The Gate City and the Motor City enjoy some similarities in terms of history and architecture. Today, the Gate City might benefit from a few lessons to learn from Detroit as it reinvents itself using its Twentieth-century industrial heritage.
The Motor City is legendary as a manufacturing center. In the 1890s the city was known as the “Stove capital of the World” and the city quickly diversified its industrial base into ship building, cigars and tobacco, pharmaceuticals, beer, rail cars, and foundry and machine shop products. Automobile manufacturing began around 1900 and fueled population growth that saw Detroit ranked as the fourth largest in the country by 1950.
At the same time, Greensboro earned a reputation as a manufacturing center. By 1958, Greensboro was described in superlative terms – such as “North Carolina’s leading city in retail sales and retail sales gains,” and as having “more college students that any city in North Carolina and perhaps the Southeast.” New residences were being erected in the Gate City at the rate of 1,000 per year.
Driving this growth was industry, and Greensboro was an industrial powerhouse in the mid-Twentieth century. “Among the world’s largest producers of their respective products” reported in the book “A New Geography of North Carolina, “are Cone Mills Corporation, denim; Blue Bell, Inc., work and play clothes; George C. Brown & Company, cedar products; Burlington Mills Corporation, hosiery and textiles; and Wysong & Miles, sheet metal working machines.” Greensboro was the home of P. Lorillard Company and their “Most Modern Cigarette Factory in the World”. By 1960, Greensboro grew to the position of second largest city in North Carolina.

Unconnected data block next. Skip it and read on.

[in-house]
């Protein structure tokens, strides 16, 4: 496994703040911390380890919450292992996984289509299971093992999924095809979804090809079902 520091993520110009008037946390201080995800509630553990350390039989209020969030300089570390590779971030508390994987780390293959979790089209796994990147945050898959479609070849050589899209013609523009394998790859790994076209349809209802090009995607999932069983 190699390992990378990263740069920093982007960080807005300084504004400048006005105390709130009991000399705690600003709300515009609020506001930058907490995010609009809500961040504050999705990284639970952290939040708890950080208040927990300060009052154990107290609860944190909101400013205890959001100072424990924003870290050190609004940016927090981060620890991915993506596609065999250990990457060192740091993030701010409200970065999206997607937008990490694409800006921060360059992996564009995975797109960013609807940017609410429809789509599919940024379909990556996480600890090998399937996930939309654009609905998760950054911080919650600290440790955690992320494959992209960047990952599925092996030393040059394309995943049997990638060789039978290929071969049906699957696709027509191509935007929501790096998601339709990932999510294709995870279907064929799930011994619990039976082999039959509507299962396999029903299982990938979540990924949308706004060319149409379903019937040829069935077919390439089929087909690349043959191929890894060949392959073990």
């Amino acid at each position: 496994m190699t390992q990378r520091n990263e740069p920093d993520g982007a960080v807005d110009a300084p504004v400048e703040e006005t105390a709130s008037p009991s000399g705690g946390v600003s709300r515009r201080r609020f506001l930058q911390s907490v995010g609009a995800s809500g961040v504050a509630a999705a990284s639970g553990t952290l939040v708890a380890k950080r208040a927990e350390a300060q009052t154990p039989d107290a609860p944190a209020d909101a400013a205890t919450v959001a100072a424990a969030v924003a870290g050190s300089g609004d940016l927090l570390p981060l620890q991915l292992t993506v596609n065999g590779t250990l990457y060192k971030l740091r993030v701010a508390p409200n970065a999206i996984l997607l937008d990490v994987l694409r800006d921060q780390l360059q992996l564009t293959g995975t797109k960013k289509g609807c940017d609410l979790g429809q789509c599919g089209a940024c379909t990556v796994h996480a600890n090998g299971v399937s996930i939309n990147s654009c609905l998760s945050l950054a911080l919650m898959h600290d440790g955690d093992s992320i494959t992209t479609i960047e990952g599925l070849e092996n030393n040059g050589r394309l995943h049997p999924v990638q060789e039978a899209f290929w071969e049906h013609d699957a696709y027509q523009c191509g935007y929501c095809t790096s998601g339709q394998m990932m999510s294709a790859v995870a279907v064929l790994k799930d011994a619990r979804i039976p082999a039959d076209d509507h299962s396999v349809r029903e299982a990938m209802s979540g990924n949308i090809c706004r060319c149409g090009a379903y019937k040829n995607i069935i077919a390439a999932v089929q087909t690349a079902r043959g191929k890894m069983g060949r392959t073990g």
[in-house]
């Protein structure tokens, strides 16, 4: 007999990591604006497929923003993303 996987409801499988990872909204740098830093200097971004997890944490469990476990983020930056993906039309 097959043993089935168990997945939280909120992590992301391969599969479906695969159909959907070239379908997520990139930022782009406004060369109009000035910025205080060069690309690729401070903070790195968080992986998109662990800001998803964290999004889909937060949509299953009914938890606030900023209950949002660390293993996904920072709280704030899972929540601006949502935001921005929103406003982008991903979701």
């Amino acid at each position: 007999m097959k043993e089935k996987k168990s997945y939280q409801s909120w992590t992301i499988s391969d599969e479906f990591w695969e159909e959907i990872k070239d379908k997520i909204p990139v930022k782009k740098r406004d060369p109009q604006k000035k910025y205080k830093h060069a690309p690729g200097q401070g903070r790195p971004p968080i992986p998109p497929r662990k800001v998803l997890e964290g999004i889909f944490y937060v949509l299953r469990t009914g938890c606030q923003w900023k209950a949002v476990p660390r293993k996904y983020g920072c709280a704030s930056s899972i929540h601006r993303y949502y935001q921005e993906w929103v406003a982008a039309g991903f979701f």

In the 1980s, manufacturing jobs began to diminish as globalization opened cheaper labor markets. Detroit and Greensboro both saw employment bases shift from lucrative labor to lower wage service fields. By 1990 the Motor City had fallen to 7th in size nationally, and the Gate City lost its second-place position in the state to Raleigh.
Although both cities witnessed varying degrees of urban blight during their transition, they have met these challenges with innovation and creativity. Greensboro has leveraged its colleges and universities on which to base rejuvenation, but what can the Gate City learn from the Motor City?
Greensboro has done well over the past 30 years with locally financed preservation initiatives that have resulted in exemplary preservation investments in structures lining Elm Street and scattered within our three historic districts. However, the scope and scale of historic preservation needs in Greensboro sometimes exceed the skill and breadth of local investors. Large-scale corporate preservation saved the Revolution Mill, Proximity Printworks, and the Mock, Judson, Voehringer Company Hosiery Mill, but we struggle to address large-scale threatened landmarks such as Adamsleigh and the Pilot Life Campus that are beyond the capacity of local developers.
Detroit has seen similar challenges, with “white elephant” projects such as the Wayne County Courthouse, the Fisher Building, and the Michigan Central Station. The city has received large scale investment through historic preservation made possible by investment by Bedrock Detroit, real estate investment firm that specializes in commercial and residential space.
Since its founding in 2011, Bedrock and its affiliates have invested more than $3.5 billion in developing properties in downtown Detroit, many of which are historic structures. Bedrock has taken the challenge to restore previously abandoned properties and made investments that leverage historic tax credits to ensure that work is done to preservation standards. Similar large-scale investment could lead investment dollars to fund challenging preservation projects in and around Greensboro.